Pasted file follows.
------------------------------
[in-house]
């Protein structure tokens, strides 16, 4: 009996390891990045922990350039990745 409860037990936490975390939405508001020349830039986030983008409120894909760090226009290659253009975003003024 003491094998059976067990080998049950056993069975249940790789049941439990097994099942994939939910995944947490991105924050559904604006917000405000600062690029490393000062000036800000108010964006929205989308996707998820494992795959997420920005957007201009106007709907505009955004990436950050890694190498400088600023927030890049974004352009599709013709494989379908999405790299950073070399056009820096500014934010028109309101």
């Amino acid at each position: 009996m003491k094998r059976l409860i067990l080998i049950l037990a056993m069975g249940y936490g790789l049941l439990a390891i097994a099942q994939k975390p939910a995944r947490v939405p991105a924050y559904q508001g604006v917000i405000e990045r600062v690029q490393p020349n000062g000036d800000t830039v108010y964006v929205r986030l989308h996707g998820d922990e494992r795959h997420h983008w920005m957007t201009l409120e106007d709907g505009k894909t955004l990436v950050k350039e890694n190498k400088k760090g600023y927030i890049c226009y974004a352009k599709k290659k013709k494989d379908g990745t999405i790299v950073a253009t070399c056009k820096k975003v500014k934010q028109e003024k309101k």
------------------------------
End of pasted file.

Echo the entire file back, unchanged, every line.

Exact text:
[in-house]
């Protein structure tokens, strides 16, 4: 009996390891990045922990350039990745 409860037990936490975390939405508001020349830039986030983008409120894909760090226009290659253009975003003024 003491094998059976067990080998049950056993069975249940790789049941439990097994099942994939939910995944947490991105924050559904604006917000405000600062690029490393000062000036800000108010964006929205989308996707998820494992795959997420920005957007201009106007709907505009955004990436950050890694190498400088600023927030890049974004352009599709013709494989379908999405790299950073070399056009820096500014934010028109309101």
């Amino acid at each position: 009996m003491k094998r059976l409860i067990l080998i049950l037990a056993m069975g249940y936490g790789l049941l439990a390891i097994a099942q994939k975390p939910a995944r947490v939405p991105a924050y559904q508001g604006v917000i405000e990045r600062v690029q490393p020349n000062g000036d800000t830039v108010y964006v929205r986030l989308h996707g998820d922990e494992r795959h997420h983008w920005m957007t201009l409120e106007d709907g505009k894909t955004l990436v950050k350039e890694n190498k400088k760090g600023y927030i890049c226009y974004a352009k599709k290659k013709k494989d379908g990745t999405i790299v950073a253009t070399c056009k820096k975003v500014k934010q028109e003024k309101k």